Unfortunately for the architects and beneficiaries of this system, though perhaps fortunately for a good many others, the whole project depended on huge supplies of fertilizer feedstocks and fossil fuels, neither of which have turned out to be available indefinitely. For the world’s nonindustrial nations, then, the end of the industrial age thus ushers in a difficult but ultimately positive shift in which the mechanisms of foreign export, along with the wild distortions of political and economic power they produced, come apart at the seams. For the world’s industrial nations, on the other hand, the end of a system that kept shoppers happily supplied with strawberries in January promises to usher in a time of food crisis in which a system of intensive local production will need to be revived in a hurry.

It’s thus not accidental that the material discussed here in recent posts has focused on exactly the sort of small-scale intensive organic gardening that is well suited to fill this niche in the human ecology of the near future. For that matter, it’s not accidental that much of the last half century or so of research and experimentation into organic food growing has focused on exactly this sort of intensive production; it doubtless helped that it’s a lot easier to afford a backyard or two for experimental garden plots than it is to arrange for 640 acres or so to use some innovative organic farming method or other – though this has also been done, with good results. Some of my readers may be in a position, now or in the future, to try their hand at extensive farming using organic methods to produce grains and dry legumes, and a century from now maybe half the American population will be making their livings that way, but they will also have their own kitchen gardens, henhouses, and so on – and a much larger fraction of readers here and now are in the position to do the same thing.

The productive potential of intensive gardening, especially under emergency conditions, should not be underestimated. A team of researchers at pioneering organic-gardening group Ecology Action found, on the basis of extensive tests, that it’s possible to feed one person year round on a spare but adequate vegetarian diet off less than 1000 square feet of intensively gardened soil. (The details are in David Duhon’s book, listed in the resource section.) In the more troubled parts of the future ahead of us, some of us may have to do just that; a great many more of us will need to be able to garden in order to pad out potential irregularities in a food supply that’s desperately vulnerable, over the short term, to fluctuations in the price and availability of fertilizer feedstocks and fossil fuels. The victory gardens of past wars are likely to be a useful template for the survival gardens of the deindustrial future.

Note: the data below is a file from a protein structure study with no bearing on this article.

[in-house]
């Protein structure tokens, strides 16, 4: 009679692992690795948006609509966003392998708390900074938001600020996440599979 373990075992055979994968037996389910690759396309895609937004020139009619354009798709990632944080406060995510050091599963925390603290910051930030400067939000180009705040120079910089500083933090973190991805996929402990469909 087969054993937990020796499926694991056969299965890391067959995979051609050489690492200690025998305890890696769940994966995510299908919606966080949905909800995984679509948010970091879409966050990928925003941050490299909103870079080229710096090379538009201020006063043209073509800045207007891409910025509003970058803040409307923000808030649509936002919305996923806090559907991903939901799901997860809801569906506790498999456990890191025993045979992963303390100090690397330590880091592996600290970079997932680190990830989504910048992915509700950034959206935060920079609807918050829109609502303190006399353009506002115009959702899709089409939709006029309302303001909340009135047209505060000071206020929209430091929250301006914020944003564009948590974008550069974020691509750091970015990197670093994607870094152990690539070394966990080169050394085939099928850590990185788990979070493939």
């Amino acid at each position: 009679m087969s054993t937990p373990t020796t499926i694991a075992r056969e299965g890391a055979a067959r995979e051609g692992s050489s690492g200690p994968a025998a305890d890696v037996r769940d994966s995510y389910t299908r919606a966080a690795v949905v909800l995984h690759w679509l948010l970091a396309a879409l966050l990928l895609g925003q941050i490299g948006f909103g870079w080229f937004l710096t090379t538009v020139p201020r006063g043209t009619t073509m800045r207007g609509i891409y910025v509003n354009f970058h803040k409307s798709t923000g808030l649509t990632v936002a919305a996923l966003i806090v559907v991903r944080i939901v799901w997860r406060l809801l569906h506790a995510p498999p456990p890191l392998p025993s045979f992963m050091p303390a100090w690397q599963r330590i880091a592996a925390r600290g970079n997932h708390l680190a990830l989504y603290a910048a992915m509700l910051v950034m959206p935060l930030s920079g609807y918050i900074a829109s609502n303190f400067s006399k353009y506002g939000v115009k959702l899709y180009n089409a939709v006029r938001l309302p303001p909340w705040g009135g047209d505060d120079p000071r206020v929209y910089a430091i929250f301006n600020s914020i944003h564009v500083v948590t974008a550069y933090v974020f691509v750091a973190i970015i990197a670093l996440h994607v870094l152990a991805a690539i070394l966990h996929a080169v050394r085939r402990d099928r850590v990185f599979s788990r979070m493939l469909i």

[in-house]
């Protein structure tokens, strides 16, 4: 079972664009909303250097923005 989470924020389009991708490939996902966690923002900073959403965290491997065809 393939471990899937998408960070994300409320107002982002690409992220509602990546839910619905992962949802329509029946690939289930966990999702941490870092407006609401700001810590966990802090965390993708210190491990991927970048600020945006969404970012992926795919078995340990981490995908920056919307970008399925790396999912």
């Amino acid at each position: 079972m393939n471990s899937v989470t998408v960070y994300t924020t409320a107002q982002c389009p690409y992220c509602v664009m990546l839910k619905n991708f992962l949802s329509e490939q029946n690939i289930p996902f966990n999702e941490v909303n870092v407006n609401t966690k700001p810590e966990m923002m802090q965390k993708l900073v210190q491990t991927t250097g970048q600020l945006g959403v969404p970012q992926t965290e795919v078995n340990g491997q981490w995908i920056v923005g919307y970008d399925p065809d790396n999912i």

A little further down the road, as the resource and energy base for conventional farming begins to run noticeably short, the shift toward a more sustainable extensive agriculture will have to follow. I don’t expect to contribute much to that, as I don’t have any experience with large acreages; green wizards in training who are interested in pursuing extensive organic farming thus will have to do a fair bit of their own homework. For the moment, though, intensive gardening is the more urgent of the two, and it’s also the one with which I have some thirty years of hands-on experience in one form or another. The habit of abstract speculation about other people’s knowledge is not as useful as some seem to think; more useful and more important just know is teaching what one knows.

Resources

There are plenty of books on small-scale organic intensive gardening available these days; everyone has their favorites. John Jeavons’ How To Grow More Vegetables is among the most popular, though there are also plenty of people who swear at it rather than by it. Most of these latter seem to like Steve Solomon’s Gardening When It Counts, so having both of these on your shelf may be a good idea. Mel Bartholomew’s Square Foot Gardening is particularly good if you’ve never grown an edible plant before. Two other favorites of mine, out of print but readily available on the used book market, are John Seymour’s The Self-Sufficient Gardener and Duane Newcomb’s The Postage Stamp Garden Book.

The claim that intensive organic gardening can feed one person year round on less than 1000 square feet is documented in detail in David Duhon’s book One Circle, out of print and not always easy to find; my copy was purchased at a book sale where, to their lasting discredit, an organic farming and gardening organization that will go unnamed here was selling off their entire library of Seventies green wizardry books for pennies on the dollar. Another book that covers some of the same ground, and supports the same claim, is John A Freeman’s Survival Gardening.

129 comments:

Cathy McGuire said...

Excellent post, as usual! That’s such a clear point abot the two farming types, and yet we’ve come so far down the road, it hadn’t occurred to me – of course, most of the fresh fruits & veggies are hard to ship (until the advent of the ‘cardboard hybrids’) and therefore easier to grow at home. And “storage” as a living plant in a garden guarantees freshness for a meal better than refrigerating, even.